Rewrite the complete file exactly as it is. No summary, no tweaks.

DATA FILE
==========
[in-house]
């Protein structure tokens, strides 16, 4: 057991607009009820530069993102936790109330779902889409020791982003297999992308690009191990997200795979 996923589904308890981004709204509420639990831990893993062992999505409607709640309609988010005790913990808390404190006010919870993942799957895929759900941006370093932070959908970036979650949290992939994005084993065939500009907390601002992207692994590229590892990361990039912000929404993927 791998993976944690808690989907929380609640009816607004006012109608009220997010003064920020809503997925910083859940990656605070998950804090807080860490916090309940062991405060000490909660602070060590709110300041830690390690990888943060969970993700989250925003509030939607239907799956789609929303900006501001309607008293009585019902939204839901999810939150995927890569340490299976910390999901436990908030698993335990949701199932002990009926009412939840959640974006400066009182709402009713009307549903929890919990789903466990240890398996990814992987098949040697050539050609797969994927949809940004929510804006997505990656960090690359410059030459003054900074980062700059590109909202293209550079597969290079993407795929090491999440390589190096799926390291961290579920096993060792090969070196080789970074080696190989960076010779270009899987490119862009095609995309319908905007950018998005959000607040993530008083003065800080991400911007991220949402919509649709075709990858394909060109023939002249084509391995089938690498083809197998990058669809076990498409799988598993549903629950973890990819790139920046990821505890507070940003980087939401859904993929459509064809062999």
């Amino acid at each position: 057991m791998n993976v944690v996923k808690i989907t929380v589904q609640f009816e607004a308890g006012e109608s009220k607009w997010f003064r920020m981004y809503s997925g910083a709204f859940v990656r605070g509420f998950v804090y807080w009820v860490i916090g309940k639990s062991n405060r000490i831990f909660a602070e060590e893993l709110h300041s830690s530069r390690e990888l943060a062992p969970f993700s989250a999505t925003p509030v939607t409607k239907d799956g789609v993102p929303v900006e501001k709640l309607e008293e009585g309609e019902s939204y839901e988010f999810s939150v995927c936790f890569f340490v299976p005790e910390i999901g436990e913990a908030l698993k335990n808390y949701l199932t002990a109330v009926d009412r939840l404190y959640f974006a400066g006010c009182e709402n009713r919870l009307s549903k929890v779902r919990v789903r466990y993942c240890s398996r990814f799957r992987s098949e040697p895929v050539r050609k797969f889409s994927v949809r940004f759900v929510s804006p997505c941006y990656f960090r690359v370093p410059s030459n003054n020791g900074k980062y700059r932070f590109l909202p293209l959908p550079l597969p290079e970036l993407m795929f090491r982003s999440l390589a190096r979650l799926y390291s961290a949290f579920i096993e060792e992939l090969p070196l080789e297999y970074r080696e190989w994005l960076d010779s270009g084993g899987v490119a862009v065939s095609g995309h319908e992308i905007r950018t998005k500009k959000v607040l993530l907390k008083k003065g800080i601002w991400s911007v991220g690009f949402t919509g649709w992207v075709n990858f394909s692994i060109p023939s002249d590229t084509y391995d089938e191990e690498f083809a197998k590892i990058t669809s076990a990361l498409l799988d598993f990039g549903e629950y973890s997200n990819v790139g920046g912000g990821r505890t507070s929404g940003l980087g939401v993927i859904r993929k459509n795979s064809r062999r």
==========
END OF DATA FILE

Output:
[in-house]
């Protein structure tokens, strides 16, 4: 057991607009009820530069993102936790109330779902889409020791982003297999992308690009191990997200795979 996923589904308890981004709204509420639990831990893993062992999505409607709640309609988010005790913990808390404190006010919870993942799957895929759900941006370093932070959908970036979650949290992939994005084993065939500009907390601002992207692994590229590892990361990039912000929404993927 791998993976944690808690989907929380609640009816607004006012109608009220997010003064920020809503997925910083859940990656605070998950804090807080860490916090309940062991405060000490909660602070060590709110300041830690390690990888943060969970993700989250925003509030939607239907799956789609929303900006501001309607008293009585019902939204839901999810939150995927890569340490299976910390999901436990908030698993335990949701199932002990009926009412939840959640974006400066009182709402009713009307549903929890919990789903466990240890398996990814992987098949040697050539050609797969994927949809940004929510804006997505990656960090690359410059030459003054900074980062700059590109909202293209550079597969290079993407795929090491999440390589190096799926390291961290579920096993060792090969070196080789970074080696190989960076010779270009899987490119862009095609995309319908905007950018998005959000607040993530008083003065800080991400911007991220949402919509649709075709990858394909060109023939002249084509391995089938690498083809197998990058669809076990498409799988598993549903629950973890990819790139920046990821505890507070940003980087939401859904993929459509064809062999």
């Amino acid at each position: 057991m791998n993976v944690v996923k808690i989907t929380v589904q609640f009816e607004a308890g006012e109608s009220k607009w997010f003064r920020m981004y809503s997925g910083a709204f859940v990656r605070g509420f998950v804090y807080w009820v860490i916090g309940k639990s062991n405060r000490i831990f909660a602070e060590e893993l709110h300041s830690s530069r390690e990888l943060a062992p969970f993700s989250a999505t925003p509030v939607t409607k239907d799956g789609v993102p929303v900006e501001k709640l309607e008293e009585g309609e019902s939204y839901e988010f999810s939150v995927c936790f890569f340490v299976p005790e910390i999901g436990e913990a908030l698993k335990n808390y949701l199932t002990a109330v009926d009412r939840l404190y959640f974006a400066g006010c009182e709402n009713r919870l009307s549903k929890v779902r919990v789903r466990y993942c240890s398996r990814f799957r992987s098949e040697p895929v050539r050609k797969f889409s994927v949809r940004f759900v929510s804006p997505c941006y990656f960090r690359v370093p410059s030459n003054n020791g900074k980062y700059r932070f590109l909202p293209l959908p550079l597969p290079e970036l993407m795929f090491r982003s999440l390589a190096r979650l799926y390291s961290a949290f579920i096993e060792e992939l090969p070196l080789e297999y970074r080696e190989w994005l960076d010779s270009g084993g899987v490119a862009v065939s095609g995309h319908e992308i905007r950018t998005k500009k959000v607040l993530l907390k008083k003065g800080i601002w991400s911007v991220g690009f949402t919509g649709w992207v075709n990858f394909s692994i060109p023939s002249d590229t084509y391995d089938e191990e690498f083809a197998k590892i990058t669809s076990a990361l498409l799988d598993f990039g549903e629950y973890s997200n990819v790139g920046g912000g990821r505890t507070s929404g940003l980087g939401v993927i859904r993929k459509n795979s064809r062999r």